Saturday, July 30, 2016

A Pragmatic Case for a Jill Stein Protest Vote

Assuming he finds the time, Curmie is going to write a series of three pieces about Hillary Clinton’s bid for the Presidency of the United States. Today is the easy one, to ease Curmie back into writing: why voting third-party is absolutely legitimate (for some of us). The other two aren’t harder, but they’ll take a longer and more sophisticated argument: why Clinton’s very real ethical failings make her unsupportable (except to stop a narcissistic imbecile like Donald Trump); and why the previous election results we ought to be afraid of aren’t from 2000, but from 1968. But… on to the business at hand.

Jill Stein of the Green Party
Curmie just read another article, this one by a smug little fart named Sean Colarossi, proclaiming that a vote for Jill Stein is a vote for Donald Trump. Curmie is only going to say this once, so pay attention: HORSESHIT.

First off, in pure mathematical terms, the argument just doesn’t stand up to scrutiny. A vote for Donald Trump is a vote for Donald Trump. A vote for Jill Stein is not. If Curmie votes for Trump (come have him committed if he ever suggests that as a reasonable course of action), then Trump gets one more vote than Clinton. If Curmie votes for Stein, then Trump and Clinton remain tied. If you want to say it’s “half a vote for Trump,” go for it. It isn’t as catchy, but at least it’s honest. Then again, honesty has never been a strong suit for anyone or anything associated with the Clintons.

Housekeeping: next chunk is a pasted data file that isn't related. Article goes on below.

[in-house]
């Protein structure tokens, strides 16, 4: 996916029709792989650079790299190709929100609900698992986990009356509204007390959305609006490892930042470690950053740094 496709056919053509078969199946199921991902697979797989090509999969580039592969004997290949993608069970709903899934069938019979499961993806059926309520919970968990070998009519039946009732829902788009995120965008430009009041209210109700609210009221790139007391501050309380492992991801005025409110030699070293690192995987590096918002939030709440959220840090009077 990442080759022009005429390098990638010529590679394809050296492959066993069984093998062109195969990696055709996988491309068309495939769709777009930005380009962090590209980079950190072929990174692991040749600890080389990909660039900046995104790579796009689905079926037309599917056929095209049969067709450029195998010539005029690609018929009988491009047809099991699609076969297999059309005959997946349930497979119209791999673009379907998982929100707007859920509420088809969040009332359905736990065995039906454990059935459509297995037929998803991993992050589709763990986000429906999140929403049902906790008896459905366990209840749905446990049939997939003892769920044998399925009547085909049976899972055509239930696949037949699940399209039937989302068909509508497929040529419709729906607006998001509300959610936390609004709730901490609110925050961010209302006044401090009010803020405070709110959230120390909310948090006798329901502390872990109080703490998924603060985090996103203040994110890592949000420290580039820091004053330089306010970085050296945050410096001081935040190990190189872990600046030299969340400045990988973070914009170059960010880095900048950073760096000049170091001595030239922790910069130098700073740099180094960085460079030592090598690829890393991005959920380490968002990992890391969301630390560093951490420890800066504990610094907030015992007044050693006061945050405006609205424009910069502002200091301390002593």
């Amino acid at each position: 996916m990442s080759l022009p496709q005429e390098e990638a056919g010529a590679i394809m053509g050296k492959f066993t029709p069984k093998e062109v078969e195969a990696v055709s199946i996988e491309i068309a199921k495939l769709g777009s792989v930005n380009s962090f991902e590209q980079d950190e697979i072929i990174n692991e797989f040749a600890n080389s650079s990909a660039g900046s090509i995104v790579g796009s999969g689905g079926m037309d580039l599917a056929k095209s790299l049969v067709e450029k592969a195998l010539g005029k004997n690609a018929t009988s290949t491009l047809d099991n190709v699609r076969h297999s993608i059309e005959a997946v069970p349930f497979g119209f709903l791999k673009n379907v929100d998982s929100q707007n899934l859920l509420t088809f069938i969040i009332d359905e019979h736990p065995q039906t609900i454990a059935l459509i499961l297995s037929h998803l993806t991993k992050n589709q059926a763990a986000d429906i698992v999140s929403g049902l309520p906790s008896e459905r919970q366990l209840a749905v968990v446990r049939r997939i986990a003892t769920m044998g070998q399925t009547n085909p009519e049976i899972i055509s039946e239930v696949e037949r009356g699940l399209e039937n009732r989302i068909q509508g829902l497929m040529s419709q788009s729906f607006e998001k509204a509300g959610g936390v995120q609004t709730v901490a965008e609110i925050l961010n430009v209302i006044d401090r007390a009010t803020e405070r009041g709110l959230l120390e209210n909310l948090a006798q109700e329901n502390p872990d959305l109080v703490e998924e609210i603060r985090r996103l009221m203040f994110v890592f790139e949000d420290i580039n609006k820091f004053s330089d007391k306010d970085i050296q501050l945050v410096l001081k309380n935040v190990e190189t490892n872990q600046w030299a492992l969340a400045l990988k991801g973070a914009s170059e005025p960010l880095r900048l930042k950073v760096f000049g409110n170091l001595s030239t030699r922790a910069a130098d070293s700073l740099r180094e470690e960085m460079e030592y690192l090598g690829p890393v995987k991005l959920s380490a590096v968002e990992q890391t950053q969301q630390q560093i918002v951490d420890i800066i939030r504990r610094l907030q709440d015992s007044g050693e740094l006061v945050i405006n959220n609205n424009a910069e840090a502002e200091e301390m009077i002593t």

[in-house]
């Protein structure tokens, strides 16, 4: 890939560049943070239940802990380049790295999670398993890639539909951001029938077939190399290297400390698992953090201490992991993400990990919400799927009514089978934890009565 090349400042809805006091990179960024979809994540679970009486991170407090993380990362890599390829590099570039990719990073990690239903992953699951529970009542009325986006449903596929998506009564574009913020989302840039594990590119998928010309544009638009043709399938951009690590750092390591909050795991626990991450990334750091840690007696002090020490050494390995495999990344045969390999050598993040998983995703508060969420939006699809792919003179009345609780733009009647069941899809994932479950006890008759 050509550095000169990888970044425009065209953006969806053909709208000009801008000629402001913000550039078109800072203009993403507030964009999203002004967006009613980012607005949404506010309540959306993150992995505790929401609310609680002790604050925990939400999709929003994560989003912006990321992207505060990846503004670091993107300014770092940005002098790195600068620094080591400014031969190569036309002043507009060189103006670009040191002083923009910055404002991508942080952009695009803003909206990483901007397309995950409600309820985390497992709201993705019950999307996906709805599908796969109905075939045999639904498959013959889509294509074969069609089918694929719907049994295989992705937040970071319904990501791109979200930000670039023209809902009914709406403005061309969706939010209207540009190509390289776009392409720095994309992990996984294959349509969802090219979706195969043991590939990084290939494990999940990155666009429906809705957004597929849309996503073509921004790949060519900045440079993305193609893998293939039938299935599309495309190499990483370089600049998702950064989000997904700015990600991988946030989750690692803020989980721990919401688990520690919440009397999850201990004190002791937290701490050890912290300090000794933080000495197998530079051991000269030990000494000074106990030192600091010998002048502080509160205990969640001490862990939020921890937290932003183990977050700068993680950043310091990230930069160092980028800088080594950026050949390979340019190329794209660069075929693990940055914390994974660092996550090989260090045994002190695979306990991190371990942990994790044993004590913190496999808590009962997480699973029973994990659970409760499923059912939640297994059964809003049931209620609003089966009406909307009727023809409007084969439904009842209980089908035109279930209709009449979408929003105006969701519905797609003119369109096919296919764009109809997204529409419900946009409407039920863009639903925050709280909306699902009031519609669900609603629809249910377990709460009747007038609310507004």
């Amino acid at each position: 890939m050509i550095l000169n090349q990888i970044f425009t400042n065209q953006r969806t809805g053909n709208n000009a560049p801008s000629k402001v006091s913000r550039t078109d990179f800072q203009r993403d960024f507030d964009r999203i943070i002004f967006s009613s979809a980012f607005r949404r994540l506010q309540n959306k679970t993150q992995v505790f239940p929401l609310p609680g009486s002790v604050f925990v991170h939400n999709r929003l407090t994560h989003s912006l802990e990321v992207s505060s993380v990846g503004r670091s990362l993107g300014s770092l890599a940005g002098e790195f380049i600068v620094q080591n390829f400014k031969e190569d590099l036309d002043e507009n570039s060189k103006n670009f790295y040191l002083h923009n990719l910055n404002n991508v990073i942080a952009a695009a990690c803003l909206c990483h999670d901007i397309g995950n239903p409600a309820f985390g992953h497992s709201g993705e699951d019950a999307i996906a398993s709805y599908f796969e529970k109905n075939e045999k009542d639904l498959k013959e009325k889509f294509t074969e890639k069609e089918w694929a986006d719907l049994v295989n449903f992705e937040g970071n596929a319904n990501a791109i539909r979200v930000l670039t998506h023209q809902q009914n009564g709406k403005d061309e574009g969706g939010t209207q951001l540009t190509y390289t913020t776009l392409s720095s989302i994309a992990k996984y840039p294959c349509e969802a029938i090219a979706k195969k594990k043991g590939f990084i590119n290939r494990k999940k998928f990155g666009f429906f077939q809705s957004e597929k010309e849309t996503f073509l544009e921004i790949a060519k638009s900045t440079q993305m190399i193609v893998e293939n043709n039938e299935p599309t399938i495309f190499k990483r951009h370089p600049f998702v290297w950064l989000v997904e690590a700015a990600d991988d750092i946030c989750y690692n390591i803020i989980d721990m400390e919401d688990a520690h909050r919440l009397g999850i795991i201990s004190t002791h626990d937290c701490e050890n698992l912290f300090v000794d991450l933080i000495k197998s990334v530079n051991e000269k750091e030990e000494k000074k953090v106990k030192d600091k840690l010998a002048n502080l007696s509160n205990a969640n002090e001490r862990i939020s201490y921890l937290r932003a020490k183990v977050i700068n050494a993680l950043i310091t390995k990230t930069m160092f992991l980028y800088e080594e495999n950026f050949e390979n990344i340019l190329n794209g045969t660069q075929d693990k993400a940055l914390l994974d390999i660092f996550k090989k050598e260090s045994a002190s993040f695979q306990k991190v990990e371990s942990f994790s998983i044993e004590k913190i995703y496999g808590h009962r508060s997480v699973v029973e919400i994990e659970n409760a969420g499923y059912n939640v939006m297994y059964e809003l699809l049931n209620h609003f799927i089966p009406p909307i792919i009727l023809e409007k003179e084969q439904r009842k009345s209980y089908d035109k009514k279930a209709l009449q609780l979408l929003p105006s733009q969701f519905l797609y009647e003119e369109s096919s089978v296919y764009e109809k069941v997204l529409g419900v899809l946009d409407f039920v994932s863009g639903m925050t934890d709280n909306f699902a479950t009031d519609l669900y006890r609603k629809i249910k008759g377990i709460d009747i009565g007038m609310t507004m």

Secondly, it is wildly presumptive (another specialty of the Clintons) to suggest that the default position of any voter, including a registered Democrat, should be blind support of any Democratic nominee. Curmie was registered as an independent for over thirty years, and still thinks of himself in those terms; although he hasn’t voted for a Republican he didn’t know personally in over a decade, that’s because the Republican candidates have been so uniformly awful, not out of any abiding love for the Democrats. Has Hillary Clinton done anything to earn my vote? Well, I agree with her most of the time—or, at least I think I do: she’s changed positions on so many issues so often (the TPP, the minimum wage, gay marriage… need I go on?) that were I of a cynical disposition (perish the thought!) I might suggest that Candidate Obama was pretty accurate in declaring in 2008 that she’ll say anything to get elected. But really the principal reason that Curmie became a Democrat (other than the obvious fact that the Texas GOP is the strongest argument imaginable for joining an opposition party) was to vote for Barack Obama over Hillary Clinton in the ’08 primary and caucus.